All posts tagged: Asana

Low Plank

This is one of my favorite shapes. I love how contained and strong the body feels in this asana – as if I could carry the whole word on my back (or at least a cute puppy…)! Another major component of our sun salutations, we come upon Chaturanga Dandasana aka Four-Legged Staff Pose or Low Plank in most yoga classes and it is crucial to perform this asana well-aligned to keep our body healthy and our practuce sustainable. Be where you are and take joy in building the strength it takes to lower your plank with control and ease. How to get into the pose: From Plank Pose, shift your shoulders a few inches forward of your wrists. Push the floor away by pressing down evenly through the base of each finger. Reach your heels back and firm the legs by lifting your kneecaps and pressing the tops of your thighs up. Draw your belly in and up to support your spine. On an exhalation, draw the elbows in as you lower down to Chaturanga …

Plank Pose

Another basic, everyday asana is the good old plank pose aka Ardha Chaturanga Dandasana. While it is a pose that does not neccessarily look too exciting, it often proves to be challenging. Not only does plank pose require a certain amount of strength (arms & core), its biomechanics are also more complex than first expected. Understanding the dynamics of plank pose is definitely worth the effort though as this asana builds a strong foundation for your yoga practice and is extremely beneficial for your overall posture and strength. How to get into the pose: Come onto the floor on your hands and knees. Place your wrists right under your shoulders, with the creases of your wrists parallel to the short end of your mat. Spread your palms. Step both legs back, parallel and hip distance apart, grounding all ten toes. Reach your heels back and firm the legs by lifting your kneecaps and pressing the tops of your thighs up. Reach your sternum forward and your tailbone back towards the space between your heels. Push the …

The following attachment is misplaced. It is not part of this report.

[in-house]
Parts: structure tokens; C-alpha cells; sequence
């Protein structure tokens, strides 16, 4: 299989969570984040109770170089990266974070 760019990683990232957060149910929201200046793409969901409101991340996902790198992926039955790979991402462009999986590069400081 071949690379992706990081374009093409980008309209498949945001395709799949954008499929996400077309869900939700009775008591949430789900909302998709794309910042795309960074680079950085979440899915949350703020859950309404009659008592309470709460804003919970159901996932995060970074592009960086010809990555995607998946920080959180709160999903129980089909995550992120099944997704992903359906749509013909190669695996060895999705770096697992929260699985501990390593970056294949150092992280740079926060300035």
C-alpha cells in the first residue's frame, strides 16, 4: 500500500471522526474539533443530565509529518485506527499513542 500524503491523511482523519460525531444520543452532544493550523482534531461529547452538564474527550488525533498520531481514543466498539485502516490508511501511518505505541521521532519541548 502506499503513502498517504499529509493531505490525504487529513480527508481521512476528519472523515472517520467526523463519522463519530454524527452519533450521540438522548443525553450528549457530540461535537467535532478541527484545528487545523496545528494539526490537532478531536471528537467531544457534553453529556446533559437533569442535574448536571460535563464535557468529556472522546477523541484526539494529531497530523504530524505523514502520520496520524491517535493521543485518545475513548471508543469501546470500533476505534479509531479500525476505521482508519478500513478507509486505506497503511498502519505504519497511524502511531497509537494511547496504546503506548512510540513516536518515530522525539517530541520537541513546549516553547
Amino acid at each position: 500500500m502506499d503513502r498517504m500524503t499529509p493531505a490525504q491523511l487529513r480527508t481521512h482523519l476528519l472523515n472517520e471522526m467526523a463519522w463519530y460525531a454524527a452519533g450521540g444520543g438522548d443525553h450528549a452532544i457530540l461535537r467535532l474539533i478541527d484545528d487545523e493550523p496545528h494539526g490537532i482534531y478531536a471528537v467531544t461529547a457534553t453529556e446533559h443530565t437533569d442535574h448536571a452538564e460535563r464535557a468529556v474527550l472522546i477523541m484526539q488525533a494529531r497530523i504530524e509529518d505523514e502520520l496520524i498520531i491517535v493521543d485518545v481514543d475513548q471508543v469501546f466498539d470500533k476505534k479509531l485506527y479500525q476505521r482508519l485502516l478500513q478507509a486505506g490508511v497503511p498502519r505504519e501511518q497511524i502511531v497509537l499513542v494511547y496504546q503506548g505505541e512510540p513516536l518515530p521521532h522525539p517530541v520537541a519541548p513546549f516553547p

Downward Facing Dog

I still remember the time when I did not know the difference between Savasana and Svanasana and when it was a mystery to me how Downward Facing Dog aka Adho Mukha Svanasana could ever be conceived as a resting pose. I was working hard in that pose and still am, as the whole body is active in this asana. While Downward Facing Dog is surely one of the most practiced postures, it is also one that holds a lot of potential for misalignment. Joints that don`t usually bear our body weight are being utilized and misaligment can lead to tension in the body or even strain in our wrists and shoulders. It is crucial to understand the body dynamics behind this posture to make it safe and enjoyable and correct alignment will help you to find ease in your Downward Facing Dog, even allowing for it to become a resting pose. How to get into the pose: Come onto the floor on your hands and knees. Place your knees right under your hips and your …